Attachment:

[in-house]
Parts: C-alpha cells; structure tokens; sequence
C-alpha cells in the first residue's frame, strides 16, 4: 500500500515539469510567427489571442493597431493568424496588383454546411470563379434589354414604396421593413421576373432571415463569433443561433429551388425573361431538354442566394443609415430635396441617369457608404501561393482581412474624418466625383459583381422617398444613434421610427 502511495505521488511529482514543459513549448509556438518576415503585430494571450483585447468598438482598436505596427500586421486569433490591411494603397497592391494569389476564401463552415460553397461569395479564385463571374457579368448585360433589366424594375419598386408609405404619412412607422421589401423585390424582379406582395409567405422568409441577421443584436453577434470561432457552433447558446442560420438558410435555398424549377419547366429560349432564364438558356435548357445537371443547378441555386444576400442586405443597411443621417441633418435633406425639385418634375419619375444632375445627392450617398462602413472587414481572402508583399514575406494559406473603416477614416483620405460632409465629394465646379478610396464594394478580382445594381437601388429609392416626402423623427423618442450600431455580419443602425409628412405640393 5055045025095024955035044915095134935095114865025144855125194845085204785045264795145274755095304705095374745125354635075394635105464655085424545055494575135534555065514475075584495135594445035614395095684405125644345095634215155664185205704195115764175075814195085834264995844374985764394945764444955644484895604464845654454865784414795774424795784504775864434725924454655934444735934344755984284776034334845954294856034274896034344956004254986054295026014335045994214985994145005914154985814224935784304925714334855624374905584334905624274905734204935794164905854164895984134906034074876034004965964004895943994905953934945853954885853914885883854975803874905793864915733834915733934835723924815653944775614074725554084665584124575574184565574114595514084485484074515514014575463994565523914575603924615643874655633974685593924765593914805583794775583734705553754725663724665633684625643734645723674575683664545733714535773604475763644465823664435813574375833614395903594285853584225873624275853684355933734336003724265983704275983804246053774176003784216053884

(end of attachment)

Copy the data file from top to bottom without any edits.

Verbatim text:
[in-house]
Parts: C-alpha cells; structure tokens; sequence
C-alpha cells in the first residue's frame, strides 16, 4: 500500500515539469510567427489571442493597431493568424496588383454546411470563379434589354414604396421593413421576373432571415463569433443561433429551388425573361431538354442566394443609415430635396441617369457608404501561393482581412474624418466625383459583381422617398444613434421610427 502511495505521488511529482514543459513549448509556438518576415503585430494571450483585447468598438482598436505596427500586421486569433490591411494603397497592391494569389476564401463552415460553397461569395479564385463571374457579368448585360433589366424594375419598386408609405404619412412607422421589401423585390424582379406582395409567405422568409441577421443584436453577434470561432457552433447558446442560420438558410435555398424549377419547366429560349432564364438558356435548357445537371443547378441555386444576400442586405443597411443621417441633418435633406425639385418634375419619375444632375445627392450617398462602413472587414481572402508583399514575406494559406473603416477614416483620405460632409465629394465646379478610396464594394478580382445594381437601388429609392416626402423623427423618442450600431455580419443602425409628412405640393 5055045025095024955035044915095134935095114865025144855125194845085204785045264795145274755095304705095374745125354635075394635105464655085424545055494575135534555065514475075584495135594445035614395095684405125644345095634215155664185205704195115764175075814195085834264995844374985764394945764444955644484895604464845654454865784414795774424795784504775864434725924454655934444735934344755984284776034334845954294856034274896034344956004254986054295026014335045994214985994145005914154985814224935784304925714334855624374905584334905624274905734204935794164905854164895984134906034074876034004965964004895943994905953934945853954885853914885883854975803874905793864915733834915733934835723924815653944775614074725554084665584124575574184565574114595514084485484074515514014575463994565523914575603924615643874655633974685593924765593914805583794775583734705553754725663724665633684625643734645723674575683664545733714535773604475763644465823664435813574375833614395903594285853584225873624275853684355933734336003724265983704275983804246053774176003784216053884